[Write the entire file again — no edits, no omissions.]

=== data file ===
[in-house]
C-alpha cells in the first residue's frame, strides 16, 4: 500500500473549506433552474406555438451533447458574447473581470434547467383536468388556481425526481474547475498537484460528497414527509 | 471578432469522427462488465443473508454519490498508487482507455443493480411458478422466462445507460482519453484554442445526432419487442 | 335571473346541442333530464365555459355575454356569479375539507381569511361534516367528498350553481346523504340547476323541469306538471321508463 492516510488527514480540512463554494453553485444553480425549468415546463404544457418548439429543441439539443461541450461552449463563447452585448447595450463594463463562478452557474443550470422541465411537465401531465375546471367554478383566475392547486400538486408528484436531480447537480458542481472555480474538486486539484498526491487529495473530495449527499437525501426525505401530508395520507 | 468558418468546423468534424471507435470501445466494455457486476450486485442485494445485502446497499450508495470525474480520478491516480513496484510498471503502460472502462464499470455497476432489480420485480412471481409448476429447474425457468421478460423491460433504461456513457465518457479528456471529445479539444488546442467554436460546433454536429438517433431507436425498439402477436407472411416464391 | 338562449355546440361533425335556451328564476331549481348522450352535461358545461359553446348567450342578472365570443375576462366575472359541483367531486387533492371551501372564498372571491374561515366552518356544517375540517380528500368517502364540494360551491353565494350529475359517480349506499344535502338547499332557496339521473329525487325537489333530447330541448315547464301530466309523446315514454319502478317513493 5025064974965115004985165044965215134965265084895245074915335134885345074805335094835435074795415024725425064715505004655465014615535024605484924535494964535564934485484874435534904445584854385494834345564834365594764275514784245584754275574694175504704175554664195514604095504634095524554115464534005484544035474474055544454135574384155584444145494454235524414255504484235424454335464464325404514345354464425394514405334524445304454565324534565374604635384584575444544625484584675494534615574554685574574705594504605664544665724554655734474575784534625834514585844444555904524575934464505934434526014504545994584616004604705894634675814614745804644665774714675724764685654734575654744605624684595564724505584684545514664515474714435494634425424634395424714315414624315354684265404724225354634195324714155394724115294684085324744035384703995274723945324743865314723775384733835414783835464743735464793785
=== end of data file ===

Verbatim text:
[in-house]
C-alpha cells in the first residue's frame, strides 16, 4: 500500500473549506433552474406555438451533447458574447473581470434547467383536468388556481425526481474547475498537484460528497414527509 | 471578432469522427462488465443473508454519490498508487482507455443493480411458478422466462445507460482519453484554442445526432419487442 | 335571473346541442333530464365555459355575454356569479375539507381569511361534516367528498350553481346523504340547476323541469306538471321508463 492516510488527514480540512463554494453553485444553480425549468415546463404544457418548439429543441439539443461541450461552449463563447452585448447595450463594463463562478452557474443550470422541465411537465401531465375546471367554478383566475392547486400538486408528484436531480447537480458542481472555480474538486486539484498526491487529495473530495449527499437525501426525505401530508395520507 | 468558418468546423468534424471507435470501445466494455457486476450486485442485494445485502446497499450508495470525474480520478491516480513496484510498471503502460472502462464499470455497476432489480420485480412471481409448476429447474425457468421478460423491460433504461456513457465518457479528456471529445479539444488546442467554436460546433454536429438517433431507436425498439402477436407472411416464391 | 338562449355546440361533425335556451328564476331549481348522450352535461358545461359553446348567450342578472365570443375576462366575472359541483367531486387533492371551501372564498372571491374561515366552518356544517375540517380528500368517502364540494360551491353565494350529475359517480349506499344535502338547499332557496339521473329525487325537489333530447330541448315547464301530466309523446315514454319502478317513493 5025064974965115004985165044965215134965265084895245074915335134885345074805335094835435074795415024725425064715505004655465014615535024605484924535494964535564934485484874435534904445584854385494834345564834365594764275514784245584754275574694175504704175554664195514604095504634095524554115464534005484544035474474055544454135574384155584444145494454235524414255504484235424454335464464325404514345354464425394514405334524445304454565324534565374604635384584575444544625484584675494534615574554685574574705594504605664544665724554655734474575784534625834514585844444555904524575934464505934434526014504545994584616004604705894634675814614745804644665774714675724764685654734575654744605624684595564724505584684545514664515474714435494634425424634395424714315414624315354684265404724225354634195324714155394724115294684085324744035384703995274723945324743865314723775384733835414783835464743735464793785